One the one hand it was good to get a fresh perspective and new insight into the way that the app could and should work. On the other hand, it was pretty late in the game to be demoing to four new people: at this point, we’d hoped that there would be minimal changes to the app, and we’d be able to move along smoothly into the next stage of development. Capturing all these new requirements and ideas with just two weeks to go put a lot of pressure on us, and gave us very little time to deliver. That’s not to say that we received negative feedback. On the contrary, everyone seemed to think that what we’d built was great: they just had a lot of new ideas for us, and we had to be selective about what we agreed to deliver.
By Thursday afternoon, the frontend was ready and the gateway system was almost complete. As such, our next step was to start data binding: making the frontend communicate with the gateway system we’d built, and assigning the individual pieces of data to the right elements on the app. Again, this was something completely new to each of the grads, and it’s something that even Lindsay confessed to finding difficult.
This is partly because UI5 is still in its infancy, and changes a lot. The documented methods of executing data binding vary greatly, as newer versions of UI5 are rolled out and different development environments become available. We spent a full day researching and trying out different methods of data binding, but nothing we tried seemed to work.
On this front, development ground to a bit of a halt, and we realised we needed to reach out to others in the Bluefin community for help. However, by this point it was Friday, and a bit late in the day for reaching out for help. Additionally, we knew that in week 5 we’d have another Bluefin consultant on- site with us, who is familiar with data binding, so we decided to continue to try our hand at data binding until he could give us some guidance.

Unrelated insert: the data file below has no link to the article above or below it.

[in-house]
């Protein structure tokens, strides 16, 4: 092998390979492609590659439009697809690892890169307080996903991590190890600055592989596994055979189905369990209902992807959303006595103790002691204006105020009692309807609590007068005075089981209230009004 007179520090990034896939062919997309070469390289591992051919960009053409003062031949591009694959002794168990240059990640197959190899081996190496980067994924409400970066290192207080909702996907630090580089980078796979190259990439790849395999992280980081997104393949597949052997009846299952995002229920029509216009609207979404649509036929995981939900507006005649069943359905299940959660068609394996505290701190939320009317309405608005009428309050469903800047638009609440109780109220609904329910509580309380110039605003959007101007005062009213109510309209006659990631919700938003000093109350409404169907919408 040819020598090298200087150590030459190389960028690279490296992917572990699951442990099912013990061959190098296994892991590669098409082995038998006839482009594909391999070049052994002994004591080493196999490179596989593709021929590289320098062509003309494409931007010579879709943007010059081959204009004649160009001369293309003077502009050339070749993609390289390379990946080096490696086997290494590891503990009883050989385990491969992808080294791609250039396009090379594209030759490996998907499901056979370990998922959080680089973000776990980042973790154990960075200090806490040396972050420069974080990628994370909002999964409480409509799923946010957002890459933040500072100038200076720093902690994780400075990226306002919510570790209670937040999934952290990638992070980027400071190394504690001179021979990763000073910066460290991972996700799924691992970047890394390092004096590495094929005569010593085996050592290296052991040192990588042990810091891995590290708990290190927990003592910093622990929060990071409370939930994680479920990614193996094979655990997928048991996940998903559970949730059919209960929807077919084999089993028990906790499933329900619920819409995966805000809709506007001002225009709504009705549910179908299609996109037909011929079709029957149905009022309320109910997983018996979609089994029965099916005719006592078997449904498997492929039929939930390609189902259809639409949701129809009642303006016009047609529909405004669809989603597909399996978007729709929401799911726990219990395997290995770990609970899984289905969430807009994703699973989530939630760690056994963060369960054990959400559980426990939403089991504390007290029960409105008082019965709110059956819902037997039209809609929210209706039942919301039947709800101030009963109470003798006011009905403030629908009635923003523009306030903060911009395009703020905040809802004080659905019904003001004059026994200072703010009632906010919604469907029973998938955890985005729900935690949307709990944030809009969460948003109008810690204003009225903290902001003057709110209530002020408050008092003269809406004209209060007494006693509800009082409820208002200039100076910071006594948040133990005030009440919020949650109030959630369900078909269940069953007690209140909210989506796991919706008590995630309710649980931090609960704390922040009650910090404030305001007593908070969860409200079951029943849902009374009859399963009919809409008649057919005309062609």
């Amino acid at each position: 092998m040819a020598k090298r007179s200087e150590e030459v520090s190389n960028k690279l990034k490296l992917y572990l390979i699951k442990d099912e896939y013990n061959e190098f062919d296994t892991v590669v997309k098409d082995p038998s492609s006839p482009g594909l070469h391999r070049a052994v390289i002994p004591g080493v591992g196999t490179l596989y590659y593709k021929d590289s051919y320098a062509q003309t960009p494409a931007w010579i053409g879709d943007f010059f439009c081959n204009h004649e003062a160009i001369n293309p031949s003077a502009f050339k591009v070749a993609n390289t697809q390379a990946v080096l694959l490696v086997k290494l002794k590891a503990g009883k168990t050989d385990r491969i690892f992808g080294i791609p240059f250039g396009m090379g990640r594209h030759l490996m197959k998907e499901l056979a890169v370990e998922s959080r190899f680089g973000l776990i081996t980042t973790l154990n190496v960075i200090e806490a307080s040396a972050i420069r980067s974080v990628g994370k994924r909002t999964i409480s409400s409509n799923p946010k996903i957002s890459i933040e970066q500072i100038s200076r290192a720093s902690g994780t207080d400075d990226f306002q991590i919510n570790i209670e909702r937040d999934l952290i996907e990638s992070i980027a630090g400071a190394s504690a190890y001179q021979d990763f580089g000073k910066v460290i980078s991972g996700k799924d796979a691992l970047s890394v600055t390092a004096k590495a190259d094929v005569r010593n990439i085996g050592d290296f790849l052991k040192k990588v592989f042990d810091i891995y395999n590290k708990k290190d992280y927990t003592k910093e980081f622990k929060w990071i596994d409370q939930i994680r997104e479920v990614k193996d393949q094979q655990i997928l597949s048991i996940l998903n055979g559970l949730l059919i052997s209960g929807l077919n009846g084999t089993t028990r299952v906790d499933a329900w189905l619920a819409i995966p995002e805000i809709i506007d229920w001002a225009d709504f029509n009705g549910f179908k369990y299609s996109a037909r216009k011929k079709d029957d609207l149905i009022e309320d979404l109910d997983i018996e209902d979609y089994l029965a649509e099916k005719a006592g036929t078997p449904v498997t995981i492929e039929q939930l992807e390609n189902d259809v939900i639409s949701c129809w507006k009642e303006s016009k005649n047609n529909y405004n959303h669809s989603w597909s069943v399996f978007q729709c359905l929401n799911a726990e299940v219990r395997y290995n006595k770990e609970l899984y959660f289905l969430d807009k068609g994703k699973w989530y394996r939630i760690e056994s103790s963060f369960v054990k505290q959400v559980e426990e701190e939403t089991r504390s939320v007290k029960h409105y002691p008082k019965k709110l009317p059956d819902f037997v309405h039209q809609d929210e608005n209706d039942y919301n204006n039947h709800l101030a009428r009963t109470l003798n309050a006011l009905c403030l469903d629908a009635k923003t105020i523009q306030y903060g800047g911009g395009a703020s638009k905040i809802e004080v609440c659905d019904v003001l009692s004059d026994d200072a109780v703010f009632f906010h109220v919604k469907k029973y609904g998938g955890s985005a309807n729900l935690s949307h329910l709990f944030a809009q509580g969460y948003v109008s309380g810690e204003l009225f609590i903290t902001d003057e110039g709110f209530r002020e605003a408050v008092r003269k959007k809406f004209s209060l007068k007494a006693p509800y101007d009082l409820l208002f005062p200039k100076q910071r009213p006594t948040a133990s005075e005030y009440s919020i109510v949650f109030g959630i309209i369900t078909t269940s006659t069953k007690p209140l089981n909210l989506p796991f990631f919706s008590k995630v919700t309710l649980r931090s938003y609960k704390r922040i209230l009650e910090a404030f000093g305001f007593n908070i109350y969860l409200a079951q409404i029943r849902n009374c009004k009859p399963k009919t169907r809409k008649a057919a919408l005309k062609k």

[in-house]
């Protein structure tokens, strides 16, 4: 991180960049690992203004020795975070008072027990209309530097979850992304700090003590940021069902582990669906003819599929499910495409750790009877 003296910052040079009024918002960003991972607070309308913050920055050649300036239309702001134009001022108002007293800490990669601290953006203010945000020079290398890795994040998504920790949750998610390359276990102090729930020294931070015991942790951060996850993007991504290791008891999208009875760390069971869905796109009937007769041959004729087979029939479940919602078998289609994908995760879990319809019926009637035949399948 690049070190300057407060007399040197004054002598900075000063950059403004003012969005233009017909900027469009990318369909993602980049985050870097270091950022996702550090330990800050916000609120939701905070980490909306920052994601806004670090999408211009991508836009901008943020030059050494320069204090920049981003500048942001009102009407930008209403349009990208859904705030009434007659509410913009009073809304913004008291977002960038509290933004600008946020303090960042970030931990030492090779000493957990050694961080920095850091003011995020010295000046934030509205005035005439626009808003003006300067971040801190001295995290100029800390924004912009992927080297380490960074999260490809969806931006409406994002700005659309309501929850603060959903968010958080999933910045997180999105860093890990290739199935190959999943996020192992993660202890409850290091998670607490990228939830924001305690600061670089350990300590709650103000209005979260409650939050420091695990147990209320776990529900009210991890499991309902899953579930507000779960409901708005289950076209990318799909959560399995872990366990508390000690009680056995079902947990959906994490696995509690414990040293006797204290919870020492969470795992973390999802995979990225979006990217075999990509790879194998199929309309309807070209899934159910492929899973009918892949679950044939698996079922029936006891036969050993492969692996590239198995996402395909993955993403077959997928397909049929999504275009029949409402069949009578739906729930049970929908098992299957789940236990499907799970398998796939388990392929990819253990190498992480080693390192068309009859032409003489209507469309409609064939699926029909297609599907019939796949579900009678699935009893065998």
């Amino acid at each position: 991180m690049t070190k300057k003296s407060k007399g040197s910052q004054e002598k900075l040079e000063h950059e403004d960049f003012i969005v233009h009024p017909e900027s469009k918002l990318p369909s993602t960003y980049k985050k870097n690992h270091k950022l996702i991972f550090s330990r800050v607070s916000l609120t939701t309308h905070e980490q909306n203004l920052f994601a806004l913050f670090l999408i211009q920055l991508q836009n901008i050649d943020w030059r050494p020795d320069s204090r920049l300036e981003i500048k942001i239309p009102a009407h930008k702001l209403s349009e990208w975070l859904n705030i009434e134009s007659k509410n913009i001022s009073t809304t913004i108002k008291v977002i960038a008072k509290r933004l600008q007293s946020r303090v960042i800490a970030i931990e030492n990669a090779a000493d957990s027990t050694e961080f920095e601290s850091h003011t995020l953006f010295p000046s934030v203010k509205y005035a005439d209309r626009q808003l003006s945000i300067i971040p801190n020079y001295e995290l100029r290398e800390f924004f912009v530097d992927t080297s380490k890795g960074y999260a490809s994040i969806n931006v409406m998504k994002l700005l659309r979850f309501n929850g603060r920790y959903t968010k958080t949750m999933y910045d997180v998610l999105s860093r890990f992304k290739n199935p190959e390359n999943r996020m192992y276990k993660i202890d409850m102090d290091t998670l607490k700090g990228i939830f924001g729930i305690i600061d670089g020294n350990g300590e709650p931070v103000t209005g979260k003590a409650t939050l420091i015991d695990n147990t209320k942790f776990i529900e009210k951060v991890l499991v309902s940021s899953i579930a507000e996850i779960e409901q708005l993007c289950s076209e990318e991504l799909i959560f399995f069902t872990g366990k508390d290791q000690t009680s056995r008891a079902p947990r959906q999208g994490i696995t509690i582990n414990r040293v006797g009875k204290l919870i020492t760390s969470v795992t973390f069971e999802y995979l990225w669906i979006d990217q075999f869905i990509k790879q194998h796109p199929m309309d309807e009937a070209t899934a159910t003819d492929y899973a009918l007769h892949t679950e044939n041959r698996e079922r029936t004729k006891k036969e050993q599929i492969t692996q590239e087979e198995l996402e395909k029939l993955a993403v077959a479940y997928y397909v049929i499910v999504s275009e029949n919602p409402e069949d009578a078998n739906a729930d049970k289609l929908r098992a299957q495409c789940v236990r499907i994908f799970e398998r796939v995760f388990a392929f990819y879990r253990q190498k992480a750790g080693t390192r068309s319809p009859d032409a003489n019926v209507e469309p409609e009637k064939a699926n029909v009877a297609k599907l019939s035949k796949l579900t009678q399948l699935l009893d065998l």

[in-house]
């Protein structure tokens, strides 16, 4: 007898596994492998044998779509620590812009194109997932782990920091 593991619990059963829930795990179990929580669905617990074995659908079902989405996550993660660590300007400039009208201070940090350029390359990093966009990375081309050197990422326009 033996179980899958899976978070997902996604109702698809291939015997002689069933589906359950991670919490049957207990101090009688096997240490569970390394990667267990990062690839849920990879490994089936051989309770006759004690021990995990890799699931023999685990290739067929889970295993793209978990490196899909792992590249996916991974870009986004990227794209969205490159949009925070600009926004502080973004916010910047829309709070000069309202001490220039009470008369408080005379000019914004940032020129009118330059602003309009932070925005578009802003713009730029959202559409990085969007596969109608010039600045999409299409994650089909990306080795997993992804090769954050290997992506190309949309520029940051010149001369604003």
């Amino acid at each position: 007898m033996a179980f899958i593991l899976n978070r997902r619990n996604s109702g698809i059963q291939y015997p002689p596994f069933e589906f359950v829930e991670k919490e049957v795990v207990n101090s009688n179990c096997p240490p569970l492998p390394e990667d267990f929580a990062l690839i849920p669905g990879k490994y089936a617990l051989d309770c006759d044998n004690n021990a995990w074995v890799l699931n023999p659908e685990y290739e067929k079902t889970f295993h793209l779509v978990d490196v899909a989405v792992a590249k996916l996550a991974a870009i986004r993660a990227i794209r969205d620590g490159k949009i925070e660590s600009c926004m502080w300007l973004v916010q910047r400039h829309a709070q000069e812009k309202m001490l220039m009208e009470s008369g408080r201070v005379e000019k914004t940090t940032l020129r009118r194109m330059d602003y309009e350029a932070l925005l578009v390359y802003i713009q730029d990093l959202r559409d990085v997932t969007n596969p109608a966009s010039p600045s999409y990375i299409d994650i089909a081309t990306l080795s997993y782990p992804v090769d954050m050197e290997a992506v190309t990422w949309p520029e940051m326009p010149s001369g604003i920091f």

All systems down (?)
As I mentioned last week, we also had the issue of the systems going offline for an intensive data cleansing exercise. We met with key figures in IT who will be managing the systems during this time, and thankfully, they were very accommodating. They agreed to give us access to the systems for the entire week, as long as we can prove that our project won’t impact upon their data cleansing mission.
This was great news for us! We were worried that we’d lose a whole week due to the systems being offline, but as we still have access to the systems, development can continue as planned and we should be on track. Success!
Overall, where were we by the end of week 4?
It was a bit of a tough one that posed a number of problems: meeting new people and getting their opinions on the app; starting to write the gateway system with limited understanding of ABAP; trying to execute data binding with almost no idea how to go about it. However, we also learned a huge amount, both about how to make an app work from the backend, and about managing a client relationship. Hopefully, we can transfer this learning into next week, which will no doubt come with its own challenges.